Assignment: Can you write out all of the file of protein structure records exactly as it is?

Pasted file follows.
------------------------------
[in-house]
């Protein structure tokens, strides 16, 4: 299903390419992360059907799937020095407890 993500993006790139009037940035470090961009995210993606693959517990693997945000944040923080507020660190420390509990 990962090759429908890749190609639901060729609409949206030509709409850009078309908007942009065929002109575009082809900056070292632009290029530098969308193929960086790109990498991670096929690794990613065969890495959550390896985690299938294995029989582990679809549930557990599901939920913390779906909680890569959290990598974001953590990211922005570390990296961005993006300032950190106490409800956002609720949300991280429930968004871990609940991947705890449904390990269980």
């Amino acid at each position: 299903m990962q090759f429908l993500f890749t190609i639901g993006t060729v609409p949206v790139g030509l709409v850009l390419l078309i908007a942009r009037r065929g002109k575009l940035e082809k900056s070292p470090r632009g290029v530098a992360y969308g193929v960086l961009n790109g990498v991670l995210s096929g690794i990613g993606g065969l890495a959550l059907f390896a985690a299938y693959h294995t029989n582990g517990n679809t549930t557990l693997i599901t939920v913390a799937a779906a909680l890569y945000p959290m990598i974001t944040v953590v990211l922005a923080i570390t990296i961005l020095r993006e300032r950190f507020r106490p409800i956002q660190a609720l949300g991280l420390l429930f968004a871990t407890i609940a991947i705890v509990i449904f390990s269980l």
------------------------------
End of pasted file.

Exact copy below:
[in-house]
């Protein structure tokens, strides 16, 4: 299903390419992360059907799937020095407890 993500993006790139009037940035470090961009995210993606693959517990693997945000944040923080507020660190420390509990 990962090759429908890749190609639901060729609409949206030509709409850009078309908007942009065929002109575009082809900056070292632009290029530098969308193929960086790109990498991670096929690794990613065969890495959550390896985690299938294995029989582990679809549930557990599901939920913390779906909680890569959290990598974001953590990211922005570390990296961005993006300032950190106490409800956002609720949300991280429930968004871990609940991947705890449904390990269980």
């Amino acid at each position: 299903m990962q090759f429908l993500f890749t190609i639901g993006t060729v609409p949206v790139g030509l709409v850009l390419l078309i908007a942009r009037r065929g002109k575009l940035e082809k900056s070292p470090r632009g290029v530098a992360y969308g193929v960086l961009n790109g990498v991670l995210s096929g690794i990613g993606g065969l890495a959550l059907f390896a985690a299938y693959h294995t029989n582990g517990n679809t549930t557990l693997i599901t939920v913390a799937a779906a909680l890569y945000p959290m990598i974001t944040v953590v990211l922005a923080i570390t990296i961005l020095r993006e300032r950190f507020r106490p409800i956002q660190a609720l949300g991280l420390l429930f968004a871990t407890i609940a991947i705890v509990i449904f390990s269980l």